The W.Worsdell N9 (NER Class N) 0-6-2T Locomotives
Wilson Worsdell had become the locomotive superintendent by the time the North Eastern Railway (NER) needed extra goods tank locomotives to supplement the N8s. Rather than building further compound N8s, Worsdell chose to adapt the design. Twenty of the new locomotives (NER Class N, LNER N9) were built between 1893 and 1894. They had Stephenson valve gear and simple expansion, but were otherwise very similar to the N8s. The same boiler was fitted and they all had 19x26in cylinders. The front overhang was increased 9in, and a small 130 gallon well tank was added.
The same boiler type was used on the J21, J25, N8, and N10 locomotives. Although boiler exchanges were common between these classes, the N9s only ever received the Diagram 67 and 67A saturated variations. Superheaters were never fitted. All were built with Ramsbottom safety valves, but Ross pop safety valves were fitted to many of the N9 boilers after Grouping (1923). Some of the N9s were withdrawn with Ramsbottom valves still fitted.
The only significant modification to the N9s, was the fitting of N10-style high side tanks These increased the total water capacity from 1371 gallons to 1630 gallons. Three N9s still had their original side tanks at Grouping (1923), and two of these are thought to have been withdrawn with them still intact.
Between 1900 and 1923, air brakes were fitted to ten N9s to allow the movement of fish vans and similar brake-piped vehicles. Vacuum braking apparatus was also added to these locomotives between 1928 and 1931. Six of these eventually lost their original Westinghouse pumps after 1944.
The N9s spent most of their lives working local goods trains in the Hull, Hartlepool, and Darlington areas. The allocation at Grouping (1923) was: Hull Springhead (4), Hull Dairycoates (1), Darlington (2), Barnard Castle (2), West Auckland (2), Blaydon (1), Annfield Plain (2), and East Hartlepool (6). The Hull locomotives were usually used for shunting and working trip goods trains to the various docks. The Darlington locomotives hauled local goods workings, whilst the Hartlepool locomotives were used as dock shunters and for trip workings. Allocations stayed fairly static although small short allocations were recorded to York, Starbeck, Pickering, Northallerton, Stockton, Haverton Hill, West Hartlepool, Borough Gardens, Pelton Level, Consett, Shildon, Hexham, Heaton, Alnmouth, and Tweedmouth.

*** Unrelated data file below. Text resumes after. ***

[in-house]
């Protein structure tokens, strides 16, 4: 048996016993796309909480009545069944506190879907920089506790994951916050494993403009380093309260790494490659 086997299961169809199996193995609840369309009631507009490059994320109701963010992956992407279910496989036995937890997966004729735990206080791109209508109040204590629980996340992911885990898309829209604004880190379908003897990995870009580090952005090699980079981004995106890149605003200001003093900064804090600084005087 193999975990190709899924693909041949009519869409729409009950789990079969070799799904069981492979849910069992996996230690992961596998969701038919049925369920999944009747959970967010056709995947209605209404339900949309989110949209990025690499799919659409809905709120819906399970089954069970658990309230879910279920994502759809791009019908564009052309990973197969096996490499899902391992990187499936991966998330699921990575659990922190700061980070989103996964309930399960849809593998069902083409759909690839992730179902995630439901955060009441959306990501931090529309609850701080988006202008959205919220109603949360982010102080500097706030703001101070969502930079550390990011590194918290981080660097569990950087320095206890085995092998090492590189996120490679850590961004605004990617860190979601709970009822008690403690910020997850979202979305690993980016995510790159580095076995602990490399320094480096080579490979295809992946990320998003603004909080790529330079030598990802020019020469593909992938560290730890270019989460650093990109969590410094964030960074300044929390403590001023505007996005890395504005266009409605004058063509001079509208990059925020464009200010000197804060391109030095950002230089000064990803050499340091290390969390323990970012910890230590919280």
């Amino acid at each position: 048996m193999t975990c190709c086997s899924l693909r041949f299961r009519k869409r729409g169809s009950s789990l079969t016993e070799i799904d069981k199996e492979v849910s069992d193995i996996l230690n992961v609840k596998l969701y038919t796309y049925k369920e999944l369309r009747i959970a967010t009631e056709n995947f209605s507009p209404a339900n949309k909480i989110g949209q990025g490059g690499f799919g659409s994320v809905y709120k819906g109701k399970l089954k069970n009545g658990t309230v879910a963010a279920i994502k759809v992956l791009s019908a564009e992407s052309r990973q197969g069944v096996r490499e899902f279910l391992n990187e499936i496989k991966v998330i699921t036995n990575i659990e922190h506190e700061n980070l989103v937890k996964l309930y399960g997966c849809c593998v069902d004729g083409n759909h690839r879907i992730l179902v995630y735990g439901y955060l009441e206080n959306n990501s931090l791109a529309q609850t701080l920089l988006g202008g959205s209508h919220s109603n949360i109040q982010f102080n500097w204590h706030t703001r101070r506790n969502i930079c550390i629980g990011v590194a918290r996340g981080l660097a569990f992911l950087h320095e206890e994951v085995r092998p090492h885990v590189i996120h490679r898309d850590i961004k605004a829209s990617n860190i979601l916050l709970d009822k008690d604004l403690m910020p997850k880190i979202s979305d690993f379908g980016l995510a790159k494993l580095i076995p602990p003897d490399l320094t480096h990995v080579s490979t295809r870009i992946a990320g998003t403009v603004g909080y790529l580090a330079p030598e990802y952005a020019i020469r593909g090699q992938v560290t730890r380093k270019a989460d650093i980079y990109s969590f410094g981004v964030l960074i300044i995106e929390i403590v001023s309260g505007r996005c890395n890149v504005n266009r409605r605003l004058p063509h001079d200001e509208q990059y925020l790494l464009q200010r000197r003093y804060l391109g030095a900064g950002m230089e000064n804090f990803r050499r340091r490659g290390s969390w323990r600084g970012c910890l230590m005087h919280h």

At the outbreak of war in 1939, attempts were to consolidate classes at specific sheds. The N9s became concentrated at Darlington, Sunderland, and Tyne Dock. Withdrawals started in June 1946. After Nationalisation (1948), all of the surviving N9s were allocated to County Durham. Withdrawals continued, and the last N9 was withdrawn in July 1955.
|Boiler:||Max. Diameter:||4ft 3in|
|Heating Surface:||Total:||1133 sq.ft.|
|Tubes:||1025 sq.ft. (205x 1.75in)|
|Grate Area:||17.2 sq.ft.|
|Tractive Effort:||(@ 85% boiler pressure)||20,840lb|
|Total Wheelbase:||22ft 6in|
|Engine Weight:||(full)||56 tons 10cwt|
|Max. Axle Load:||16 tons 4cwt|
|Coal Capacity:||2 tons 10cwt|
|Water Capacity:||1500 gallons|
The last N9 was withdrawn in 1955, and none survived into preservation.
Fourtrack sell a kit of the N9 for 7mm scale (O gauge).